Social media mapper looks for security leaks

With just a few keystrokes, anyone can peer behind the bars and fences of American detainment camps at Guantanamo Bay. A few more taps on the keyboard and there are images from military bases in Afghanistan and from some of the Canadian military’s more sensitive areas.

These are the kinds of images the public doesn’t usually get to see.

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But a Victoria company breaking into the defence and security business has created a new application that’s made it possible to view images from behind some of the most secure locations in the world by aggregating social media feeds based on geo-mapping technology.

It’s a new perspective for most people and, in pulling together this kind of information, Echosec has pointed out a growing problem faced by defence departments and countries with the explosion of the use of social media.

Although Echosec — a company spun out of software developer Cloverpoint six weeks ago — has been around less than two months, it is already hearing from security organizations around the world interested in the technology and the solution to a growing problem.

“Word is getting out,” said CEO Karl Swannie, who spent part of Tuesday speaking to the head of one country’s counter-terrorism department and the head of another nation’s gang task force.

What groups like those are having trouble getting their heads around is the sheer volume of images and information popping up online through social media feeds — images, status updates and tweets — that offer a glimpse into what’s happening in so-called secure locations.

Swannie said while many naval bases, combat command centres and detainment camps require employees and those on their premises to sign non-disclosure or confidentiality agreements, it doesn’t appear to have stopped many people from posting about the sites, what goes on there and often from there.

Echosec’s chief technology officer, James Fernandes, said the U.S, military has been trying to crack down on the use of social media for years, though it appears to have had little effect.

During a demonstration, Swannie scrolls through images from the front lines of Afghanistan, behind the prison walls in Guantanamo and work being done on submarines at CFB Esquimalt.

“When you show people stuff like this, it’s like showing a gas leak ... they have a duty to clean it up,” he said. “It’s something they want to clean up. They just weren’t aware that it was there.”

Echosec is making its technology public as it begins raising capital for the next phase of its development.

Swannie said they have held back as they felt there was a duty to let organizations like the Canadian military know it had a problem before the company started selling its technology internationally.

Echosec is a fairly simple concept. On a digital map, the user draws a boundary and the technology will start aggregating social media feeds from within that zone. A page below the map, which is dotted by social media icons, will start listing the social media posts.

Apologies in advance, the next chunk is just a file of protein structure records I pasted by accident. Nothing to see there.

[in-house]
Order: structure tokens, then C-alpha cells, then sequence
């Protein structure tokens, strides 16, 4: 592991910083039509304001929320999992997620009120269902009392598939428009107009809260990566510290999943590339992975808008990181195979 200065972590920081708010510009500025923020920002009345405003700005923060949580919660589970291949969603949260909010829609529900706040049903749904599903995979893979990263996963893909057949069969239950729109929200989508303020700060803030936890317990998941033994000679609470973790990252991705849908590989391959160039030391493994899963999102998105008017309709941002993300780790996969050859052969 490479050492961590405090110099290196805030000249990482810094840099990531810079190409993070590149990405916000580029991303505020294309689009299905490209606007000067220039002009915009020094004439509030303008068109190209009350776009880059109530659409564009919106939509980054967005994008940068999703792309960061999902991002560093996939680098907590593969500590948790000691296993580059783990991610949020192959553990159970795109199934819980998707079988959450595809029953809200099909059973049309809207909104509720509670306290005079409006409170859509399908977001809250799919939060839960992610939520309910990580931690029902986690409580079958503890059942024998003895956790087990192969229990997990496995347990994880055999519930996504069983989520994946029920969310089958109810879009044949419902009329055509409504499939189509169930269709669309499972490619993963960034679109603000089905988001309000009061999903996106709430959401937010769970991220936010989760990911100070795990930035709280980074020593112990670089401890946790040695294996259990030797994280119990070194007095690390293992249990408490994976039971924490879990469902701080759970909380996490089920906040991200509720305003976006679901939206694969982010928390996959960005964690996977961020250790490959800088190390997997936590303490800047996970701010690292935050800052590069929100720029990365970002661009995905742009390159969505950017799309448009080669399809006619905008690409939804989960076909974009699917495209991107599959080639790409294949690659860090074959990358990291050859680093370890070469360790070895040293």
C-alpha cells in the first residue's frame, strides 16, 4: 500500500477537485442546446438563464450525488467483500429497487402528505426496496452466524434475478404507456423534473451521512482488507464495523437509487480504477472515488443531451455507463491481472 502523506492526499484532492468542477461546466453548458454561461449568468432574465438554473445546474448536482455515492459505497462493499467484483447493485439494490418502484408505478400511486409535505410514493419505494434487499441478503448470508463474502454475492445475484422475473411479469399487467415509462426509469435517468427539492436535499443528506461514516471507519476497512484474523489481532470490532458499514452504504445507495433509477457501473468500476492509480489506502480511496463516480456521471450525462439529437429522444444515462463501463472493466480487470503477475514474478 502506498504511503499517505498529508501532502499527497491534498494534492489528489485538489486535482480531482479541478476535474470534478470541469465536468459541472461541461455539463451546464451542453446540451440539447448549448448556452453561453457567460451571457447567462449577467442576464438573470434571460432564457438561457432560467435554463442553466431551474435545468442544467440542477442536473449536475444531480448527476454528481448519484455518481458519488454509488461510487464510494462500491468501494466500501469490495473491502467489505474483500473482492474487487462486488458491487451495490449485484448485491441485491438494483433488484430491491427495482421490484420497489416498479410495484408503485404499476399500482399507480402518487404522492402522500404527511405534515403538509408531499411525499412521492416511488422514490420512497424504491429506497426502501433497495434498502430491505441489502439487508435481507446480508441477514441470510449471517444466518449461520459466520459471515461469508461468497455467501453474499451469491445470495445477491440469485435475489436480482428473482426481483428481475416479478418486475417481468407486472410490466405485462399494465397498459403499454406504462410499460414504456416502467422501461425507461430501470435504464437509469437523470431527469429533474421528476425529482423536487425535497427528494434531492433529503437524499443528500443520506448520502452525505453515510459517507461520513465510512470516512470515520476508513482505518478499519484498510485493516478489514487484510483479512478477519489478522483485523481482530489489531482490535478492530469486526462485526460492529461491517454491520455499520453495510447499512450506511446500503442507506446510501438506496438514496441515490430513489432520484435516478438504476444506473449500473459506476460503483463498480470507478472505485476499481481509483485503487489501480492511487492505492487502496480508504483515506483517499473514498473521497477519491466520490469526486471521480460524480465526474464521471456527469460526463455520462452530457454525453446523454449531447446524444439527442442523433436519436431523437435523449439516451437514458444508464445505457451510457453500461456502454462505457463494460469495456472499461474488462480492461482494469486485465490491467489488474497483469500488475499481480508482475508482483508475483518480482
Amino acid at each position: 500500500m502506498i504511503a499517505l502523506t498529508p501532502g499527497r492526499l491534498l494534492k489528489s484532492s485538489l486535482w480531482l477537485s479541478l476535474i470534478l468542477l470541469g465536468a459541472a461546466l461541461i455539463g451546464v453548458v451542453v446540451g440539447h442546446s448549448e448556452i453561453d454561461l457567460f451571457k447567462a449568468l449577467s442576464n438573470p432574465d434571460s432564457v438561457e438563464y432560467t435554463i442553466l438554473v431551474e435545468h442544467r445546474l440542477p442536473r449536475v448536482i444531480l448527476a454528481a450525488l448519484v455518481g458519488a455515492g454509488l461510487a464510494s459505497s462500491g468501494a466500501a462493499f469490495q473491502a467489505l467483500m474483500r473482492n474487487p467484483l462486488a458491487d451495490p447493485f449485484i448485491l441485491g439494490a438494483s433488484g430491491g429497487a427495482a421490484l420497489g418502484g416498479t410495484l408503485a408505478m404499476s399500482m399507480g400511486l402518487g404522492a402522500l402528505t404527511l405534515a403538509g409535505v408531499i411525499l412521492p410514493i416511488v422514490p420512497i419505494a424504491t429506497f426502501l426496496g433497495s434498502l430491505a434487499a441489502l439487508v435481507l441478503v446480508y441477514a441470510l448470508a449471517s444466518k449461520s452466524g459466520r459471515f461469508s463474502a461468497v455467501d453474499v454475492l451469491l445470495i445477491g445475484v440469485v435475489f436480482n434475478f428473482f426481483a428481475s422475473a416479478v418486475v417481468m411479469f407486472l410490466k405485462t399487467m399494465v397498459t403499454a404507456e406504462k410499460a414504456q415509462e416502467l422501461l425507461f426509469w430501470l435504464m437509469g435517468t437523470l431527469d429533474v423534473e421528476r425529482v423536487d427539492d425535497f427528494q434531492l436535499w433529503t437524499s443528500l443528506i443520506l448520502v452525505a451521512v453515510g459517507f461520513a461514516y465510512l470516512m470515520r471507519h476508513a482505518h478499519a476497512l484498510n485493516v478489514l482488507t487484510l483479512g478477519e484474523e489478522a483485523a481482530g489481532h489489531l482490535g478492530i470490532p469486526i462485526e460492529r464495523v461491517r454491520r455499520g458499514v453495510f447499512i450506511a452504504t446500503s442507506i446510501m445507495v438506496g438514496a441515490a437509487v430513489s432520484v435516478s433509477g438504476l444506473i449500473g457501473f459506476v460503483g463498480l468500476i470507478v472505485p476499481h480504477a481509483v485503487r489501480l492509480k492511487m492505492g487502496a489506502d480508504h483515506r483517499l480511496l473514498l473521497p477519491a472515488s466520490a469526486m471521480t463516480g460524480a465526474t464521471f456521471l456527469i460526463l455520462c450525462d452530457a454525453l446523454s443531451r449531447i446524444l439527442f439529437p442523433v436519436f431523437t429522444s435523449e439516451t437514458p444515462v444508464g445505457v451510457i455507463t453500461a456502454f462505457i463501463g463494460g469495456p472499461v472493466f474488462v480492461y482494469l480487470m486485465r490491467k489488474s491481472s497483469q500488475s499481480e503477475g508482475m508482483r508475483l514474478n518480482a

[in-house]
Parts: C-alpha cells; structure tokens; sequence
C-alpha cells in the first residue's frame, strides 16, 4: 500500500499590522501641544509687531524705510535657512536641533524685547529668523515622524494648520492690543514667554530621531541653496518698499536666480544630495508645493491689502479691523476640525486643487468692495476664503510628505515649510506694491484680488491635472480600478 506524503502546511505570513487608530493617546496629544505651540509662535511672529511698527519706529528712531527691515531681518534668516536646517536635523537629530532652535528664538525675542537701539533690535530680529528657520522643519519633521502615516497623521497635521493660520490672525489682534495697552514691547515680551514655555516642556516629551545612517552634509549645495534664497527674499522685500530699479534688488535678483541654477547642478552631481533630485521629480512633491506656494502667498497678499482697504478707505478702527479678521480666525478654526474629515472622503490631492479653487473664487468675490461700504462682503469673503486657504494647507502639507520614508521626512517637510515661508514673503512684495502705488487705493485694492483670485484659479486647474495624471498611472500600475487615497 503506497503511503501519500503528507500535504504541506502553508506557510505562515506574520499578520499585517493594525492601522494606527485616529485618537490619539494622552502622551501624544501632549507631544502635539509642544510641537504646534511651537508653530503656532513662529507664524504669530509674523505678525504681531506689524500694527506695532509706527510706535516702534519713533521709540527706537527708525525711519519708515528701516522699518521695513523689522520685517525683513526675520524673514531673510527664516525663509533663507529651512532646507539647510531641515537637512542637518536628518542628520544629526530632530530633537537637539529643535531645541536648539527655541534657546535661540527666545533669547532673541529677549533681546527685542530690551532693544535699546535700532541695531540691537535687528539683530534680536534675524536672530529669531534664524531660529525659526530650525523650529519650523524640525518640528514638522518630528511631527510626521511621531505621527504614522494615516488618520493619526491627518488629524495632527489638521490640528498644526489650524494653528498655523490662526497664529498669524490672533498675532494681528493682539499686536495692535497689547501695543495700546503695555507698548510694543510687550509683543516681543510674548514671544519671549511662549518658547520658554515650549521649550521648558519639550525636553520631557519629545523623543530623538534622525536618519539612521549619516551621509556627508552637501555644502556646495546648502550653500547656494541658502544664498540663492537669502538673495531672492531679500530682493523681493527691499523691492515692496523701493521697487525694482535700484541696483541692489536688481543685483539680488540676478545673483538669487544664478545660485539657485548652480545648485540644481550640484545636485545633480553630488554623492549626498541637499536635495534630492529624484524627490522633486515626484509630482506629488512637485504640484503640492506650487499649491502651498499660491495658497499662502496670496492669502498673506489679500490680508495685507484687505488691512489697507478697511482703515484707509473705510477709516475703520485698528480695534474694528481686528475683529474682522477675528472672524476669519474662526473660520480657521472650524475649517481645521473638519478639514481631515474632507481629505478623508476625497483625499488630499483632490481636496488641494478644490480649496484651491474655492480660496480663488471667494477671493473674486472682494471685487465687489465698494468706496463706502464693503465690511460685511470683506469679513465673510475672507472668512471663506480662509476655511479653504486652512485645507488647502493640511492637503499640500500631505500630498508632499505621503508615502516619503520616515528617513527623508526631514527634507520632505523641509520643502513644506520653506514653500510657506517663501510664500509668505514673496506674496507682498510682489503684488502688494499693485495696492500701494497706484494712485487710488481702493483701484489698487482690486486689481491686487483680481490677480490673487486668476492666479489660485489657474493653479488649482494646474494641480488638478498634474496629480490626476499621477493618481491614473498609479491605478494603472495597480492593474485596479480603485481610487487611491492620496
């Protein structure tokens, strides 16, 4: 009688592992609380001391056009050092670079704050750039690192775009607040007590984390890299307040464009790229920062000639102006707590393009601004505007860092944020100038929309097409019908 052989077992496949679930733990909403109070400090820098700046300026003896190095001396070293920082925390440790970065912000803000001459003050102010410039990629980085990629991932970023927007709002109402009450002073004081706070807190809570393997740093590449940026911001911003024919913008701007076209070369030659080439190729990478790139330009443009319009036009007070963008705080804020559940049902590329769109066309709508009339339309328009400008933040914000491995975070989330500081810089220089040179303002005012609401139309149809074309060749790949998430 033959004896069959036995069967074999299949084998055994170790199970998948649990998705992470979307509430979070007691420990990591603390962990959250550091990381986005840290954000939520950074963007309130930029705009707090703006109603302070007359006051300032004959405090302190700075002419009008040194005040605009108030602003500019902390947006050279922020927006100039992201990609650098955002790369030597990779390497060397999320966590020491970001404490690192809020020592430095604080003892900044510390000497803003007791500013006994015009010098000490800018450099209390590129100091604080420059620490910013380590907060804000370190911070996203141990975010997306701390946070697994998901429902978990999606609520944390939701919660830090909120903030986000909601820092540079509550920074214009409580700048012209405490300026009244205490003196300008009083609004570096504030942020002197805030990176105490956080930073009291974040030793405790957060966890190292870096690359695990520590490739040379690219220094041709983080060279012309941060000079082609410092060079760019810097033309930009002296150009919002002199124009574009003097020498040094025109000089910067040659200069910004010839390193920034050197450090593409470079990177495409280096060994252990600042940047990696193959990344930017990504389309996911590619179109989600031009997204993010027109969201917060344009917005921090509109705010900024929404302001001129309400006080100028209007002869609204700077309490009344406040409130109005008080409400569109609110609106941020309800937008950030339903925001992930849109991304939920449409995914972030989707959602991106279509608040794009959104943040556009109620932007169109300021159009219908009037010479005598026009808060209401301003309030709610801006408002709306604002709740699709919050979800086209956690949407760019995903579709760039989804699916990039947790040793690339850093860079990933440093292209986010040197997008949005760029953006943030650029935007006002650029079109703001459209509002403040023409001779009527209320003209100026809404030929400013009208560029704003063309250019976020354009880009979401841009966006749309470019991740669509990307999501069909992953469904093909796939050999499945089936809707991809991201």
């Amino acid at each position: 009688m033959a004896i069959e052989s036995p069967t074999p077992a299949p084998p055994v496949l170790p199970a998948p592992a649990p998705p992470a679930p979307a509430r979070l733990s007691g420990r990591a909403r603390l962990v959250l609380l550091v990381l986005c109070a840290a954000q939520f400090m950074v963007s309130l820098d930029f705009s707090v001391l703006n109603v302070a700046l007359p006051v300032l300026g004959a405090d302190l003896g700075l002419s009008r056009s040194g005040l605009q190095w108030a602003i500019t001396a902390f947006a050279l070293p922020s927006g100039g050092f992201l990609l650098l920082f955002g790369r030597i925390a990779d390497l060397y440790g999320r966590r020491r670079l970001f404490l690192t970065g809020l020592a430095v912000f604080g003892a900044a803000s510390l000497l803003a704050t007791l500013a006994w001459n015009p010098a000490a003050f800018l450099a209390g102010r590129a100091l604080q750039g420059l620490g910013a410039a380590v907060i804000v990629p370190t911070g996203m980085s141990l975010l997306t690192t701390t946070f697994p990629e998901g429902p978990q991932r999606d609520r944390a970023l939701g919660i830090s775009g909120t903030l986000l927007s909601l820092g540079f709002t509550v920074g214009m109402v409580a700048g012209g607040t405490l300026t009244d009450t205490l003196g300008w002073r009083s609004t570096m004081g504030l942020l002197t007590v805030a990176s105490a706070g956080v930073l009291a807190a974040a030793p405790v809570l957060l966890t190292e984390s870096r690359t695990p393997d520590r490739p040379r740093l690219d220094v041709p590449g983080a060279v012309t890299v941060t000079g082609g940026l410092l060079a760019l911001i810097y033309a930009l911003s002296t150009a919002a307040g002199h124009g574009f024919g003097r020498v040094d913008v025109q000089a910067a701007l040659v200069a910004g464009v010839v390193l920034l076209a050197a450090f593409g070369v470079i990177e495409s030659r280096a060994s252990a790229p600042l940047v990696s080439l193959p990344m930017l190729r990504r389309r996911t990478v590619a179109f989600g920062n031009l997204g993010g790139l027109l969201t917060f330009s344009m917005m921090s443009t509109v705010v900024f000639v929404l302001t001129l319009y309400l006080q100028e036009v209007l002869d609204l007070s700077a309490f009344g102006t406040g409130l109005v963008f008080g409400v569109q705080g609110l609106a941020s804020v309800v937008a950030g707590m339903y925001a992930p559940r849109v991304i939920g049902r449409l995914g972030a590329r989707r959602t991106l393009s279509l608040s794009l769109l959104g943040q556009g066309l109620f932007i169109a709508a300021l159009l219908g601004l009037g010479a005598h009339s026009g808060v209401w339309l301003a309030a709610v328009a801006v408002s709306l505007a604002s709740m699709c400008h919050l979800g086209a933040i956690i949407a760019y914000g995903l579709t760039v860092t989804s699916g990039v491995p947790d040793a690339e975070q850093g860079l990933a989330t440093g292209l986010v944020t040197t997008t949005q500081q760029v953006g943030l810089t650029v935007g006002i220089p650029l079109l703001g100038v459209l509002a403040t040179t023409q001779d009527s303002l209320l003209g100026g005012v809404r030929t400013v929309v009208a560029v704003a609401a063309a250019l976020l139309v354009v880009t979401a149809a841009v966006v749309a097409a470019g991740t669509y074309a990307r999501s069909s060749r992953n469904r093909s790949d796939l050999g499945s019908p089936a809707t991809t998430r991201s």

The demonstration site that is now live and public ( pulls from five social media feeds (Twitter, Flickr, Instagram, Picasa and Foursquare) and is based on what’s been posted up to that moment.

The version being developed for the defence and security industries and corporations can be set up for up to 480 media feeds and will continually update.

“It’s important to note all of this stuff is public. This is all available information — this is the stuff people post every day,” said Swannie. “We haven’t broken their non-disclosure agreements. They have. We have just happened to aggregate it all in one spot.”

Defence and security applications for the technology may be obvious, and it doesn’t take much imagination to consider what a hostile nation could do with the kinds of sensitive material made available.

But there are also commercial applications for Echosec. Companies can monitor productivity and safety to ensure employees are not posting images and information that could be detrimental. The tool can also be used for direct marketing as companies can use it to draw a boundary map in a certain area and send offers to all those who have checked in or engaged in social media within that zone.

In a business case put together for Fort McMurray, Alta., Echosec found images of people sleeping on the job, hiding, pictures from within security offices, employees being photographed apparently using drugs and images of equipment crashing. “There’s just a lot of stuff [a company] wouldn’t want to share,” said Swannie.

He said Echosec will offer a server for large corporations and defence departments and they can monitor the social media feeds.

“Then whenever people post something that breaks a non-disclosure agreement or confidentiality agreement they can act,” he said. That could mean termination, or simply having that employee take down the image or information posted. “You can’t stop people from doing things, but we can enforce their agreements. We can stop it, clean it and sanitize it.”

There is also an application for law enforcement, said Fernandes. “Police get a 911 call [and] they can quickly draw a geo-fence around that area,” he said, noting that could give them images from the scene and potential witnesses.

It also works for the individual who may be looking for a great spot to eat, good shopping or a venue for a night out in a specific area. Find an area and check the social media feeds for tips.

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